Lectures and Events - Faculty of Chemistry

Upcoming Lectures

  • February25

    11:00 AM

    Dolfi and Lola Ebner Auditorium

    "Augmenting biology through de novo protein design"

    Prof. Dek Woolfson

    Protein design—i.e., the construction of entirely new protein sequences that fold into prescribed structures—has come...

    Protein design—i.e., the construction of entirely new protein sequences that fold into prescribed structures—has come of age: it is possible now to generate a wide variety stable protein folds from scratch using rational and/or computational approaches. A challenge for the field is to move from what have been largely in vitro exercises to protein design in living cells and, in so doing, to augment biology. This talk will illustrate what is currently possible in this nascent field using de novo -helical coiled-coil peptides as building blocks.1 Coiled coils are bundles of 2 or more  helices that wrap around each other to form rope-like structures. They are one of the dominant structures that direct natural protein-protein interactions. Our understanding of coiled coils provides a strong basis for building new proteins from the bottom up. The first part of this talk will survey this understanding,1 our design methods,2,3 and our current “toolkit” of de novo coiled coils.4-6 Next, I will describe how the toolkit can be used to direct protein-protein interactions and build complex protein assemblies in bacterial cells. First, in collaboration with the Savery lab (Bristol), we have used homo- and hetero-oligomeric coiled coils as modules in engineered and de novo transcriptional activators and repressors.7 Secondly, with the Warren (Kent) and the Verkade (Bristol) labs, we have engineered hybrids of a de novo heterodimer and a natural component of bacterial microcompartments to form a “cytoscaffold” that permeates E. coli cells.8 This can be used to support the co-localisation of functional enzymes.

  • March11

    11:00 AM

    Max and Lillian Candiotty Building

    "Supramolecular Assembly with Mechanical Action"

    Prof. Myongsoo Lee

    In this symposium, I will introduce our recent results how to construct dynamic self-assembled nanostructures...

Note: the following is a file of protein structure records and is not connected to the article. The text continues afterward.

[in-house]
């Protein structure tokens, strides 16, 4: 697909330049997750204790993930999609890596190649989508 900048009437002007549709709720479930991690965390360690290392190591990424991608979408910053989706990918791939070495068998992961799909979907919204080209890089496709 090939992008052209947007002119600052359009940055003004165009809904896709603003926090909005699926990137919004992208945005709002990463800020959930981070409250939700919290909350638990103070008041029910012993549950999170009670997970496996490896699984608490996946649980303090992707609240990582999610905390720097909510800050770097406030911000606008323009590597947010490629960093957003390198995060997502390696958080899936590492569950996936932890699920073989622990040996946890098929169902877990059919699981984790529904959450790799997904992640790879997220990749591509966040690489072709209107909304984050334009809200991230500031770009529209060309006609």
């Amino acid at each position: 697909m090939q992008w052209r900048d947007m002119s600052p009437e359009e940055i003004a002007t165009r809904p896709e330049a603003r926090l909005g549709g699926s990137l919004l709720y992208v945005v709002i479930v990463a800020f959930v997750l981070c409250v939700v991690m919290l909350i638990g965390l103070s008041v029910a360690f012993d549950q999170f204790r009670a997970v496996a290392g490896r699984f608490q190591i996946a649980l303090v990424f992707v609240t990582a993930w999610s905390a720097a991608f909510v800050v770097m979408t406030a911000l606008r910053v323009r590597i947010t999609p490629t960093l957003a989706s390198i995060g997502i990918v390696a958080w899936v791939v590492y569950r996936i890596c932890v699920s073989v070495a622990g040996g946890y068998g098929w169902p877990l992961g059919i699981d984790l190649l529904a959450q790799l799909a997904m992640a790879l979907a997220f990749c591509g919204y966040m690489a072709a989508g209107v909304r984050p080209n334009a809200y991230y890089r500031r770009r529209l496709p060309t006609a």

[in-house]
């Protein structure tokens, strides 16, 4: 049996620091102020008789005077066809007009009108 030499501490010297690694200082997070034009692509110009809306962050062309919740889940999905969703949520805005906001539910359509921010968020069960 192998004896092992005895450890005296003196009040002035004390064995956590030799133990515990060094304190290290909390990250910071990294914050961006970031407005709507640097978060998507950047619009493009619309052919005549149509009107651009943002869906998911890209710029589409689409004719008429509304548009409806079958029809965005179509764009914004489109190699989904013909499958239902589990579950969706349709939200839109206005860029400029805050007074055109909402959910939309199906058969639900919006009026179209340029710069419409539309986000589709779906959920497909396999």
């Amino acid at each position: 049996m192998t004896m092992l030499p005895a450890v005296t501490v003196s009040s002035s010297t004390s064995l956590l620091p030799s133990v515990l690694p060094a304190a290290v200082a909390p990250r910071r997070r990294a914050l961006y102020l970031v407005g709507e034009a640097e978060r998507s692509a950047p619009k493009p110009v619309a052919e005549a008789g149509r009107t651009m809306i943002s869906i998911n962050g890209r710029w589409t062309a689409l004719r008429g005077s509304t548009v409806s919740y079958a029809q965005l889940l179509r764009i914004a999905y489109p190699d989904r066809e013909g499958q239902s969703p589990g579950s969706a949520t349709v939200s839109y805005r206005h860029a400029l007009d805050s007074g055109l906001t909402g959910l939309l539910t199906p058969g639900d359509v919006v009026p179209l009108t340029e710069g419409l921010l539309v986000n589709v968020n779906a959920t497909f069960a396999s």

In this symposium, I will introduce our recent results how to construct dynamic self-assembled nanostructures exhibiting switchable functions, inspired by life systems. For example, synthetic tubular pores are able to undergo open-closed gating driven by an external signal, which function as an artificial enzyme. When self-assembled tubules embed DNA inside the hollow cavities, the DNA-coat assembly undergoes collective motion in helicity switching. In the case of toroid assembly, the static toroids are able to undergo spontaneous helical growth when they switch into out-of-equilibrium state. The helical growing drives actuation of spherical vesicles into tubular vesicles, reminiscent of microtubles. Moving from 1-D to 2-D structures, the internal pores are able to form chiral interior which selectively capture only one enantiomer in racemic solution with pumping action. I will discuss recently discovered these results with their complex functions.

  • March18

    11:00 AM

    Max and Lillian Candiotty Building

    Chemistry colloquium

    Prof. Lei Jiang

  • April15

    11:00 AM

    Max and Lillian Candiotty Building

    Chemistry Colloquium

    Prof. Jan Schroers

  • October23

    08:00 AM

    David Lopatie Conference Centre

    Contemporary Crystal Engineering and Solid-State Chemistry: Symposium commemorating G. M. J. Schmidt's 100th birthday anniversary

  • April05

    08:00 AM

    David Lopatie Conference Centre

    Kimmel Auditorium

    Soft matter (tentative)